Ideas for Fixing Libor

Many thanks to Stanford’s Darrell Duffie for leaving a comment on my last post about Libor. Duffie is one of the academics who signed off on the WSJ’s attempt to prove the measure flawed, so he’s probably disappointed that the BBA has decided to do nothing, for the time being, to change it. I, on the other hand, think the BBA made exactly the right decision. Yes, there are problems with Libor, just as there are problems with any market yardstick. But the problems aren’t huge, and rushing to fix them might well involve unintended consequences – not least that Libor rates, which are generally considered too low, might actually fall further.

Duffie talks of a few proposals for fixing Libor suggested by Terry Belton Bolton of JP Morgan. In fact, however, after running down the list of proposals, Belton concludes that none of them is a particularly good idea, on the grounds that they would generally either have negligible effect or that they would actually drive Libor lower. Still, it’s an interesting list, and worth sharing. And given that the BBA has said that they "will be strengthening the oversight" of Libor, whatever that means, it’s even possible that one or two of these might be adopted.

  • Increase the size of the panel. At the moment, it is quite heavily UK-focused. But if more US banks were added, what would happen? The obvious ones, like Wachovia and Wells Fargo, tend to fund through deposits rather than in the wholesale markets. At the margin, that would tend to drive Libor down, since the banks in it would on average have less demand for interbank funds.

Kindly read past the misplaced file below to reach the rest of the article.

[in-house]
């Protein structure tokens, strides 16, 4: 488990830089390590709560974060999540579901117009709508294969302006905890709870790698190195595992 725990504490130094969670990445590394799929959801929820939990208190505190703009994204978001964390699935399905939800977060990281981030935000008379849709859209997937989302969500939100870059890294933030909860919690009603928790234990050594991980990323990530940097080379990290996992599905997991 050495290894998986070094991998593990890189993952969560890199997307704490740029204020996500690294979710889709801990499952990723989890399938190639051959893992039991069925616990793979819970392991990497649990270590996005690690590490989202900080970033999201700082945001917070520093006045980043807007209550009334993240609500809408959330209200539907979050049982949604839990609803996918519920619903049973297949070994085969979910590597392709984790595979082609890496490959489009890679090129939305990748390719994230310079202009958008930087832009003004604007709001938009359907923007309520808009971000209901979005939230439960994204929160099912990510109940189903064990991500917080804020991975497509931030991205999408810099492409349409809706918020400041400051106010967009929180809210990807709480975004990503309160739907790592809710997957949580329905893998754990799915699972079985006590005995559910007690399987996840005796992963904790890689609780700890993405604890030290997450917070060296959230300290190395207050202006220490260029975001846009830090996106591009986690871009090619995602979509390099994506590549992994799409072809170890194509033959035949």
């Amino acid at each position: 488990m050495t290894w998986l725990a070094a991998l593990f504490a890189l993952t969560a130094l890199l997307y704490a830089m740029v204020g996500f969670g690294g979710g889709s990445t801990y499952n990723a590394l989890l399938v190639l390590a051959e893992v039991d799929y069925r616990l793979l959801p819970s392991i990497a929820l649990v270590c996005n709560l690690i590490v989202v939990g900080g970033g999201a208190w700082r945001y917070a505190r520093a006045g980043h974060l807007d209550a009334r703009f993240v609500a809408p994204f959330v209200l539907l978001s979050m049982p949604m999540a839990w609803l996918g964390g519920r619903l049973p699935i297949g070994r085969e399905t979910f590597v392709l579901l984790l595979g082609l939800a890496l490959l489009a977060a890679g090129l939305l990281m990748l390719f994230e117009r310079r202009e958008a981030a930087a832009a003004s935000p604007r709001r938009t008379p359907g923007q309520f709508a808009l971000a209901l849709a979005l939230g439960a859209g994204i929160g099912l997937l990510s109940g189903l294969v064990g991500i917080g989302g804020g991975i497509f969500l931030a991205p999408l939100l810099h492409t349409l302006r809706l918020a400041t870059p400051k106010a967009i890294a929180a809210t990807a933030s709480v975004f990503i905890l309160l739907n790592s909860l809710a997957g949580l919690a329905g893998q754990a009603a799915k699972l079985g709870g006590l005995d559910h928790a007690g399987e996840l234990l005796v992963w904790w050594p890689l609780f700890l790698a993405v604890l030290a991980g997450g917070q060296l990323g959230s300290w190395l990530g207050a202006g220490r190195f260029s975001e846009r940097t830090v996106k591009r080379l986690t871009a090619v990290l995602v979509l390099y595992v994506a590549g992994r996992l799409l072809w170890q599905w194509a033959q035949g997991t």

• Change the time of the quote. This seems to have been dreamed up by US bankers who don’t like having to be alert at 11am London time. But, says Belton, "with a global index and a round planet time will always be a

    problem for somebody," especially since 13 of the 16 banks on the panel are based outside the US.

  • Change the calculation to use a median rather than a

    trimmed mean. At the moment, the BBA discards the four most expensive and four least expensive quotes, and takes the average of the rest. Which is one reason why the attempted WSJ takedown was underwhelming: if the banks with the most credit risk reported higher borrowing costs, they’d likely be discarded from the calculation anyway. But what would happen if the BBA just used the median number instead? Belton did the math, and concluded that Libor would rise by less than one sixth of a basis point in crazy times like now, while "under more

    normal circumstances, such as in early 2007, we expect the

    statistical difference between the two measures would be

    statistically imperceptible."

  • Change the survey question. At the moment, banks are asked what it costs them to borrow money on the interbank market; the Euribor survey, by contrast, simply asks what the interbank rate is. Would this have much of an effect? It’s easy to answer that: just look at the difference between Euribor and euro Libor. It turns out to be about a quarter of a basis point: there’s "no statistical significance

    to the different averages," says Belton.

It’s doubtful that the first proposed change will happen: if it were going to happen, it would have been announced by the BBA on Friday. The others are basically tinkering at the margin, and would make Libor behave a bit more like Euribor. I suspect, however, that if Euribor had the amount of scrutiny of late that Libor has come under, it, too, would have shown weaknesses. Unless someone can compellingly demonstrate that Euribor is superior to Libor, both in theory and in practice, I see no reason to change Libor.

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